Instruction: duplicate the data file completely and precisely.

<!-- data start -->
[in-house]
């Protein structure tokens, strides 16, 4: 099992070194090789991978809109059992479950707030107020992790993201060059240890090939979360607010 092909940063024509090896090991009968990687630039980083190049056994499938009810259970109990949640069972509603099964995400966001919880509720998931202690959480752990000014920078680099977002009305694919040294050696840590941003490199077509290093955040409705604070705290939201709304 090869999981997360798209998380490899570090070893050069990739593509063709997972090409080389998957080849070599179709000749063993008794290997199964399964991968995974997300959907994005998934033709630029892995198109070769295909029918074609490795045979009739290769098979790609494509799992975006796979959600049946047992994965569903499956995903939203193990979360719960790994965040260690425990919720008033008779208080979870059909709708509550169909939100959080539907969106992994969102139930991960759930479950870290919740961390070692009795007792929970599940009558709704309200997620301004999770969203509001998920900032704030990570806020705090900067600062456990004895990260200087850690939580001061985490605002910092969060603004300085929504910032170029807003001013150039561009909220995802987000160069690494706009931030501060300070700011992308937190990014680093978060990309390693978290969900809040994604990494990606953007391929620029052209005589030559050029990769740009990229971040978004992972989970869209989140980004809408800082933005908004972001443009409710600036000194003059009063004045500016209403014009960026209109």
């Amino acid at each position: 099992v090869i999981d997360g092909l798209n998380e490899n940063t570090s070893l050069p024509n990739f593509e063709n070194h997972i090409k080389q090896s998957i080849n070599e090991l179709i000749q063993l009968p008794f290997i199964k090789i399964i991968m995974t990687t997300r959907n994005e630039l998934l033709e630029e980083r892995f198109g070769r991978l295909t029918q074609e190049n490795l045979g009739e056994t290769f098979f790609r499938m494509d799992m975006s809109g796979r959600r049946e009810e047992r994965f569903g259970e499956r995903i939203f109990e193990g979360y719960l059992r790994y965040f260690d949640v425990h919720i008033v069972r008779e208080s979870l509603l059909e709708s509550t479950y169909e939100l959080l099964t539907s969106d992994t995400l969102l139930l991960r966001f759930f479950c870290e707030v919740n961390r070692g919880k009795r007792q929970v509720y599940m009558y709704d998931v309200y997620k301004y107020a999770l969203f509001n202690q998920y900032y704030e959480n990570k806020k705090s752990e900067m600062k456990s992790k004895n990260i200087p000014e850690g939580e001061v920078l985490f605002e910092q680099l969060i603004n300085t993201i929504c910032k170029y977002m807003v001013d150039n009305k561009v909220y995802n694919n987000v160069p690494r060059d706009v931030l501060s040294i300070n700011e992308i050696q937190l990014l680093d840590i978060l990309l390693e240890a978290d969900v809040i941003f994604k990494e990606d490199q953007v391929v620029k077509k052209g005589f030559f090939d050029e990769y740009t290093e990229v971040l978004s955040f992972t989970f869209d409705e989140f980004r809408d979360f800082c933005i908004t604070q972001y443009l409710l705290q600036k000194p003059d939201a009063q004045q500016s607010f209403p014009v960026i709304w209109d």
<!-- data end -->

[in-house]
């Protein structure tokens, strides 16, 4: 099992070194090789991978809109059992479950707030107020992790993201060059240890090939979360607010 092909940063024509090896090991009968990687630039980083190049056994499938009810259970109990949640069972509603099964995400966001919880509720998931202690959480752990000014920078680099977002009305694919040294050696840590941003490199077509290093955040409705604070705290939201709304 090869999981997360798209998380490899570090070893050069990739593509063709997972090409080389998957080849070599179709000749063993008794290997199964399964991968995974997300959907994005998934033709630029892995198109070769295909029918074609490795045979009739290769098979790609494509799992975006796979959600049946047992994965569903499956995903939203193990979360719960790994965040260690425990919720008033008779208080979870059909709708509550169909939100959080539907969106992994969102139930991960759930479950870290919740961390070692009795007792929970599940009558709704309200997620301004999770969203509001998920900032704030990570806020705090900067600062456990004895990260200087850690939580001061985490605002910092969060603004300085929504910032170029807003001013150039561009909220995802987000160069690494706009931030501060300070700011992308937190990014680093978060990309390693978290969900809040994604990494990606953007391929620029052209005589030559050029990769740009990229971040978004992972989970869209989140980004809408800082933005908004972001443009409710600036000194003059009063004045500016209403014009960026209109």
């Amino acid at each position: 099992v090869i999981d997360g092909l798209n998380e490899n940063t570090s070893l050069p024509n990739f593509e063709n070194h997972i090409k080389q090896s998957i080849n070599e090991l179709i000749q063993l009968p008794f290997i199964k090789i399964i991968m995974t990687t997300r959907n994005e630039l998934l033709e630029e980083r892995f198109g070769r991978l295909t029918q074609e190049n490795l045979g009739e056994t290769f098979f790609r499938m494509d799992m975006s809109g796979r959600r049946e009810e047992r994965f569903g259970e499956r995903i939203f109990e193990g979360y719960l059992r790994y965040f260690d949640v425990h919720i008033v069972r008779e208080s979870l509603l059909e709708s509550t479950y169909e939100l959080l099964t539907s969106d992994t995400l969102l139930l991960r966001f759930f479950c870290e707030v919740n961390r070692g919880k009795r007792q929970v509720y599940m009558y709704d998931v309200y997620k301004y107020a999770l969203f509001n202690q998920y900032y704030e959480n990570k806020k705090s752990e900067m600062k456990s992790k004895n990260i200087p000014e850690g939580e001061v920078l985490f605002e910092q680099l969060i603004n300085t993201i929504c910032k170029y977002m807003v001013d150039n009305k561009v909220y995802n694919n987000v160069p690494r060059d706009v931030l501060s040294i300070n700011e992308i050696q937190l990014l680093d840590i978060l990309l390693e240890a978290d969900v809040i941003f994604k990494e990606d490199q953007v391929v620029k077509k052209g005589f030559f090939d050029e990769y740009t290093e990229v971040l978004s955040f992972t989970f869209d409705e989140f980004r809408d979360f800082c933005i908004t604070q972001y443009l409710l705290q600036k000194p003059d939201a009063q004045q500016s607010f209403p014009v960026i709304w209109d």